By David Cruz
A grim-faced Attorney General Jeff Chiesa says the public trust was violated when troopers led a high-speed escort down the state in 2010 and in 2012. Chiesa announced criminal charges today against Sgt. Nadir Nassry and Trooper Joseph Ventrella, who led a high-speed escort down the Garden State Parkway and New Jersey Turnpike in March 2012. The charges are third and fourth degree tampering with and falsifying public records, mainly license plates.
“What they did was absolutely wrong. To make matters worse, they knew it was wrong and attempted to cover up their role in this egregious conduct. In doing so, they committed a crime under New Jersey law,” announced Chiesa at a Trenton press conference. “We allege that these two troopers altered the license plates on their two troop cars by using black electrical tape to change the numbers on their plates.”
Four other unnamed troopers involved in a similar escort in 2010 will face administrative charges. None of the civilian drivers in either case will be charged. Although Chiesa said the investigation was still ongoing, he didn’t expect any other charges to be filed.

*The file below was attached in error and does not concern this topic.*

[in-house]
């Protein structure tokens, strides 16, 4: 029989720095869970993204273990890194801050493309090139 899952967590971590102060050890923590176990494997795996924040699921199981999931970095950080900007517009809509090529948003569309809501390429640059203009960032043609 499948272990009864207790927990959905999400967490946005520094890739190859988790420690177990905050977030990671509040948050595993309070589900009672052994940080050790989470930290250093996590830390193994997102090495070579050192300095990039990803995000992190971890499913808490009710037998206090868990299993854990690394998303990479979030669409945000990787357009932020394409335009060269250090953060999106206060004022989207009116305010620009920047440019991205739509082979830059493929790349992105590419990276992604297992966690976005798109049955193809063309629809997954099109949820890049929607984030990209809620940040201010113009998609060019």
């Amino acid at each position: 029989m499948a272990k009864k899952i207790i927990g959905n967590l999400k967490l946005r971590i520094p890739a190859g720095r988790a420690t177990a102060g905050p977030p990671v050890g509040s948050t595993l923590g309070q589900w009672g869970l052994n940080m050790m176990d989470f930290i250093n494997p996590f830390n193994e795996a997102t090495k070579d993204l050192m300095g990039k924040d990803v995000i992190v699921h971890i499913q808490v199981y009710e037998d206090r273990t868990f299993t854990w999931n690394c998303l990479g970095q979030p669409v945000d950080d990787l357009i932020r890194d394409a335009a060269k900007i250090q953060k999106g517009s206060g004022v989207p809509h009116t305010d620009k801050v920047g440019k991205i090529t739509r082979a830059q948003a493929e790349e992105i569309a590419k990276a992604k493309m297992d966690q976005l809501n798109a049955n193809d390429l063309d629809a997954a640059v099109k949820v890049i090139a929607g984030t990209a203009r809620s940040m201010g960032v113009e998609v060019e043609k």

Charles Sciarra, the attorney for Sgt. Nassry says his client has had a stellar 25-year career marred by this one incident. He said that his client is being sacrificed so the state can engage in public relations.
“What I’m not willing to do at this point and my client’s not willing to do at this point is just surrender his career and his pension, which he earned for 26 years of service, to accommodate the PR needs of the people in Trenton,” Sciarra said on Thursday. “We’re going to have this fight and we’re going to have it out.”
Chiesa scoffed at that suggestion. “I’m not going to get into a back and forth with his view as to why [charges were filed],” said Chiesa. “I’m telling you that we’re taking the steps to protect the public which is the paramount factor in our decision making here.”
State Police Superintendent Col. Rick Fuentes also announced — but did not formally release — a new policy regarding police escorts. He said the escorts are frequently necessary for VIPs, visiting heads of state and others but that they should always have the public safety as their top priority, including, henceforth, no 100-mile an hour races down the Parkway.
“To the extent that they can, conditions permitting, they are to stay to the right on the escort and they are to observe the posted speed limit,” he said. “I think that’s clear.”
Nassry and Ventrella face three to five years in prison and $15,000 in fines for the third degree offenses and 18 months and $10,000 in fines for the fourth degree offenses, including, in the case of Nassry especially, the painful loss of a pension that could be worth close to $3 million, all told — a stiff price tag for what started out as an afternoon’s joyride.